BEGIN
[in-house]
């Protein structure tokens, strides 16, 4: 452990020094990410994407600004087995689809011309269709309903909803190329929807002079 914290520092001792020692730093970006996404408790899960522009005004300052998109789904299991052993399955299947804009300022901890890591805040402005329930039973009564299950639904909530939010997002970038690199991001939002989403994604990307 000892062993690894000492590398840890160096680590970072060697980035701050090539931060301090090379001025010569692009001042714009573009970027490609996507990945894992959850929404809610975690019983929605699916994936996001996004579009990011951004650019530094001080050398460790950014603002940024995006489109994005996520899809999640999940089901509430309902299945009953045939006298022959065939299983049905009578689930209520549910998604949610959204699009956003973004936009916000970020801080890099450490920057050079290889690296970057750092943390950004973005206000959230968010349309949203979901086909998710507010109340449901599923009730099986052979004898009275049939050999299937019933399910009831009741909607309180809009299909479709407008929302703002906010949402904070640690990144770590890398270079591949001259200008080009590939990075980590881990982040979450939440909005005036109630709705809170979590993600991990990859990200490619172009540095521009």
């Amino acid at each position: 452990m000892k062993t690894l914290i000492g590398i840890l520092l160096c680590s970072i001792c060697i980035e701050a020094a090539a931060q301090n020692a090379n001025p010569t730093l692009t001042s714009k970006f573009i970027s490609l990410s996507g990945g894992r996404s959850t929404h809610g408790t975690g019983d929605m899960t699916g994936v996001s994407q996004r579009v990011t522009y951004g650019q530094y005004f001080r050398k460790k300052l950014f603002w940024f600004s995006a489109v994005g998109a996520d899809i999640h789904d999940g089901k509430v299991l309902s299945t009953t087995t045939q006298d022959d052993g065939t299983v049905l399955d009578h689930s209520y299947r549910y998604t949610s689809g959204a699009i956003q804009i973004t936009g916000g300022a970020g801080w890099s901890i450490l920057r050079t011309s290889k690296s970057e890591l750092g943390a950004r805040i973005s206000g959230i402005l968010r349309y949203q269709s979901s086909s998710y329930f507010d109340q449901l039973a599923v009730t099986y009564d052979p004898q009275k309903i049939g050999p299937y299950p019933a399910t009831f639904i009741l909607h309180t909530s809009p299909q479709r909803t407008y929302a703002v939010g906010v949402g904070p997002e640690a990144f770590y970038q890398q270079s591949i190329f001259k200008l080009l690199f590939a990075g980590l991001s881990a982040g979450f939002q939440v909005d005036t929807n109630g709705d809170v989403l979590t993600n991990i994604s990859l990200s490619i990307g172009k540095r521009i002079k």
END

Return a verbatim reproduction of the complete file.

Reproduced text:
[in-house]
């Protein structure tokens, strides 16, 4: 452990020094990410994407600004087995689809011309269709309903909803190329929807002079 914290520092001792020692730093970006996404408790899960522009005004300052998109789904299991052993399955299947804009300022901890890591805040402005329930039973009564299950639904909530939010997002970038690199991001939002989403994604990307 000892062993690894000492590398840890160096680590970072060697980035701050090539931060301090090379001025010569692009001042714009573009970027490609996507990945894992959850929404809610975690019983929605699916994936996001996004579009990011951004650019530094001080050398460790950014603002940024995006489109994005996520899809999640999940089901509430309902299945009953045939006298022959065939299983049905009578689930209520549910998604949610959204699009956003973004936009916000970020801080890099450490920057050079290889690296970057750092943390950004973005206000959230968010349309949203979901086909998710507010109340449901599923009730099986052979004898009275049939050999299937019933399910009831009741909607309180809009299909479709407008929302703002906010949402904070640690990144770590890398270079591949001259200008080009590939990075980590881990982040979450939440909005005036109630709705809170979590993600991990990859990200490619172009540095521009």
């Amino acid at each position: 452990m000892k062993t690894l914290i000492g590398i840890l520092l160096c680590s970072i001792c060697i980035e701050a020094a090539a931060q301090n020692a090379n001025p010569t730093l692009t001042s714009k970006f573009i970027s490609l990410s996507g990945g894992r996404s959850t929404h809610g408790t975690g019983d929605m899960t699916g994936v996001s994407q996004r579009v990011t522009y951004g650019q530094y005004f001080r050398k460790k300052l950014f603002w940024f600004s995006a489109v994005g998109a996520d899809i999640h789904d999940g089901k509430v299991l309902s299945t009953t087995t045939q006298d022959d052993g065939t299983v049905l399955d009578h689930s209520y299947r549910y998604t949610s689809g959204a699009i956003q804009i973004t936009g916000g300022a970020g801080w890099s901890i450490l920057r050079t011309s290889k690296s970057e890591l750092g943390a950004r805040i973005s206000g959230i402005l968010r349309y949203q269709s979901s086909s998710y329930f507010d109340q449901l039973a599923v009730t099986y009564d052979p004898q009275k309903i049939g050999p299937y299950p019933a399910t009831f639904i009741l909607h309180t909530s809009p299909q479709r909803t407008y929302a703002v939010g906010v949402g904070p997002e640690a990144f770590y970038q890398q270079s591949i190329f001259k200008l080009l690199f590939a990075g980590l991001s881990a982040g979450f939002q939440v909005d005036t929807n109630g709705d809170v989403l979590t993600n991990i994604s990859l990200s490619i990307g172009k540095r521009i002079k």